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Genetics. 2017 Oct;207(2):389-412. doi: 10.1534/genetics.117.199968.

Gene Tagging Strategies To Assess Protein Expression, Localization, and Function in Drosophila.

Kanca O1,2, Bellen HJ3,2,4,5,6, Schnorrer F7.

Author information

1
Department of Molecular and Human Genetics, Baylor College of Medicine, Houston, Texas 77030 Oguz.Kanca@bcm.edu frank.schnorrer@univ-amu.fr.
2
Jan and Dan Duncan Neurological Research Institute, Texas Children's Hospital, Houston, Texas 77030.
3
Department of Molecular and Human Genetics, Baylor College of Medicine, Houston, Texas 77030.
4
Program in Developmental Biology, Baylor College of Medicine, Houston, Texas 77030.
5
Department of Neuroscience, Baylor College of Medicine, Houston, Texas 77030.
6
Howard Hughes Medical Institute, Houston, Texas 77030.
7
Developmental Biology Institute of Marseille (IBDM), UMR 7288, CNRS, Aix-Marseille Université, 13288, France Oguz.Kanca@bcm.edu frank.schnorrer@univ-amu.fr.

Abstract

Analysis of gene function in complex organisms relies extensively on tools to detect the cellular and subcellular localization of gene products, especially proteins. Typically, immunostaining with antibodies provides these data. However, due to cost, time, and labor limitations, generating specific antibodies against all proteins of a complex organism is not feasible. Furthermore, antibodies do not enable live imaging studies of protein dynamics. Hence, tagging genes with standardized immunoepitopes or fluorescent tags that permit live imaging has become popular. Importantly, tagging genes present in large genomic clones or at their endogenous locus often reports proper expression, subcellular localization, and dynamics of the encoded protein. Moreover, these tagging approaches allow the generation of elegant protein removal strategies, standardization of visualization protocols, and permit protein interaction studies using mass spectrometry. Here, we summarize available genomic resources and techniques to tag genes and discuss relevant applications that are rarely, if at all, possible with antibodies.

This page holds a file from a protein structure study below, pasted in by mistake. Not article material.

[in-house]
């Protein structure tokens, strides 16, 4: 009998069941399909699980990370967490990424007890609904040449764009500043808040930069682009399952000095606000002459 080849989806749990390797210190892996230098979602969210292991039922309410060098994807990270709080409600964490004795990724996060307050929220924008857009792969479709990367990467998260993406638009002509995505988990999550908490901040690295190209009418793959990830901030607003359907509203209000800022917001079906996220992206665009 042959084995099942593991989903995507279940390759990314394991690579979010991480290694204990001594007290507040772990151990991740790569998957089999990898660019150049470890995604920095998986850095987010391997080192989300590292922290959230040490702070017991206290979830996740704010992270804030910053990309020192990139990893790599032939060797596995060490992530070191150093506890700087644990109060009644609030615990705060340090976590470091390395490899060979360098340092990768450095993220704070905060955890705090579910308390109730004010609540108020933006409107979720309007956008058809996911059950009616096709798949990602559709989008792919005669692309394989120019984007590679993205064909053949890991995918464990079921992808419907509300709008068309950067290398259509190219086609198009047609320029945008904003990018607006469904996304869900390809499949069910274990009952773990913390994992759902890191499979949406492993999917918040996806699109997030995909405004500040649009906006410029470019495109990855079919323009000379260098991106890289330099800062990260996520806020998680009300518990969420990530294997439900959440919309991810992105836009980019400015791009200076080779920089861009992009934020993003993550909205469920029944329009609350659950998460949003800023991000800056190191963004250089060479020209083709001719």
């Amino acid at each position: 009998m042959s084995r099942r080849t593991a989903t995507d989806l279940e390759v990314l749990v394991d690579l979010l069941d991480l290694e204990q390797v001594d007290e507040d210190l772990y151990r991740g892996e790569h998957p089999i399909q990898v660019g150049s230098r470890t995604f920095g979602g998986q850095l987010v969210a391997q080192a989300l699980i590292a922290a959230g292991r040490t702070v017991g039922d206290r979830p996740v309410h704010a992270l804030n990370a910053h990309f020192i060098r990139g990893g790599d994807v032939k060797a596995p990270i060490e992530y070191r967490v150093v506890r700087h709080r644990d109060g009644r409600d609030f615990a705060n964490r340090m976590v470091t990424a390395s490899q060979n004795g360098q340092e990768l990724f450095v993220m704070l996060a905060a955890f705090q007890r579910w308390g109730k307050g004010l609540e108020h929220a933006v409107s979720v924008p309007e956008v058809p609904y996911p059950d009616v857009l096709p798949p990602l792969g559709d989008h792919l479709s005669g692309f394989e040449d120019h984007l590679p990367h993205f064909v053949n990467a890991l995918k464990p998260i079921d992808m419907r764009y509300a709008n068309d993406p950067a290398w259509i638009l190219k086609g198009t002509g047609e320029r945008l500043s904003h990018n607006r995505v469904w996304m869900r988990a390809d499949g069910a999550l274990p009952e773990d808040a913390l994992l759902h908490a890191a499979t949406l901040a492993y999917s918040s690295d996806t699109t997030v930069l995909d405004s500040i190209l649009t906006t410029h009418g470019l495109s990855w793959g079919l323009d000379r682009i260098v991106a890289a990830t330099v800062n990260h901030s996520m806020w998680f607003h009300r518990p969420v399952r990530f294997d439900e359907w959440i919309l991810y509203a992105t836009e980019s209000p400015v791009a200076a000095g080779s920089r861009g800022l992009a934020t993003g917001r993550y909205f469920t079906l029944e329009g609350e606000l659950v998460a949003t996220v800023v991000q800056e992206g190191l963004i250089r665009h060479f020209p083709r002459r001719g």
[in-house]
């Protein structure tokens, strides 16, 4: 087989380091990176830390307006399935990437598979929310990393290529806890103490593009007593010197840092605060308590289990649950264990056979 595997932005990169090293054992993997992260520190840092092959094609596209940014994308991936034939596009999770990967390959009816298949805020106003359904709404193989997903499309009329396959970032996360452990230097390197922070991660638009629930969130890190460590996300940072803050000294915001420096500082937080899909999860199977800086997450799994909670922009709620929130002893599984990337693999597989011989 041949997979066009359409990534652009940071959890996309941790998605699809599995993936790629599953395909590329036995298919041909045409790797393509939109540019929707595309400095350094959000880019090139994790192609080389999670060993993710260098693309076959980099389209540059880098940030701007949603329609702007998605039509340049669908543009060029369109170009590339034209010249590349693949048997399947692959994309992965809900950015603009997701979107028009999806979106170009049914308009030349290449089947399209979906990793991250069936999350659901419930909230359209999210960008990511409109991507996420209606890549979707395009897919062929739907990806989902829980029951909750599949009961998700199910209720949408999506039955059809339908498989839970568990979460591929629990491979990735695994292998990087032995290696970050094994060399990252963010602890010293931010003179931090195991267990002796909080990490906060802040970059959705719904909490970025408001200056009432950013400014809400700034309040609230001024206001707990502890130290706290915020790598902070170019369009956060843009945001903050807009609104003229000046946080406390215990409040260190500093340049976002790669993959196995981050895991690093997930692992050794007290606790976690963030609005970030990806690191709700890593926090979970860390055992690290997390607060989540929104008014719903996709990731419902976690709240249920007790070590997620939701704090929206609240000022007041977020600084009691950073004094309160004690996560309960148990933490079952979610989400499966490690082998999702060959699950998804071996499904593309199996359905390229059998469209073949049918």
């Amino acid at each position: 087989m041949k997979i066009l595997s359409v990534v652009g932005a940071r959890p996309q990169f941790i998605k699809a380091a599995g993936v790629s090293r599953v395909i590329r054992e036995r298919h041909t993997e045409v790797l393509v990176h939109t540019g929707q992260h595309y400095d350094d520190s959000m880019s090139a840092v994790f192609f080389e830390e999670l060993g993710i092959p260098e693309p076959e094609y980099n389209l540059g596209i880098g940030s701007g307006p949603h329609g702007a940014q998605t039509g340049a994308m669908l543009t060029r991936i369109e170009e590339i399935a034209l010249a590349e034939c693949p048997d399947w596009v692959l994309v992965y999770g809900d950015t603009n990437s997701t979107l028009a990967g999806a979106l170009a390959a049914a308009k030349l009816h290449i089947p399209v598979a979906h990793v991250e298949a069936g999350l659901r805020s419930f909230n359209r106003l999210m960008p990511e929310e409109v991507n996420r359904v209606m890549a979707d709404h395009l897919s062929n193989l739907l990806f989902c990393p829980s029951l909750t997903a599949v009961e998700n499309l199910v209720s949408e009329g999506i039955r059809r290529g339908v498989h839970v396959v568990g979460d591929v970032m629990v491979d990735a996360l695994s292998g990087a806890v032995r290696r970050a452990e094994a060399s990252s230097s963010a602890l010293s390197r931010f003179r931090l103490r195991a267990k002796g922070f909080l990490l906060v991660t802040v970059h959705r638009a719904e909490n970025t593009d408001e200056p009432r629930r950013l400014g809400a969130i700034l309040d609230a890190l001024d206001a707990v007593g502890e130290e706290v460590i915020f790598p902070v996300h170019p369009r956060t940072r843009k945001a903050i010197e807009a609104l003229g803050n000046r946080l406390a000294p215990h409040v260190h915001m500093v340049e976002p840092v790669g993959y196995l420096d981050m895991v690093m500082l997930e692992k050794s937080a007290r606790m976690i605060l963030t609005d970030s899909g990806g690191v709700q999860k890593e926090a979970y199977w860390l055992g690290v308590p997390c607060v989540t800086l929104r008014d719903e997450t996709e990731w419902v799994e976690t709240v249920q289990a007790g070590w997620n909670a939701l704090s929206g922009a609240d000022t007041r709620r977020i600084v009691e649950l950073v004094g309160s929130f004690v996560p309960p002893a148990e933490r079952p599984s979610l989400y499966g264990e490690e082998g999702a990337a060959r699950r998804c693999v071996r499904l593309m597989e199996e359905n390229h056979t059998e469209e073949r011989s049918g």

KEYWORDS:

Drosophila; Flybook; gene tagging; genome engineering; techniques and resources; transgenesis

PMID:
28978772
PMCID:
PMC5629313
DOI:
10.1534/genetics.117.199968
[Indexed for MEDLINE]
Free PMC Article

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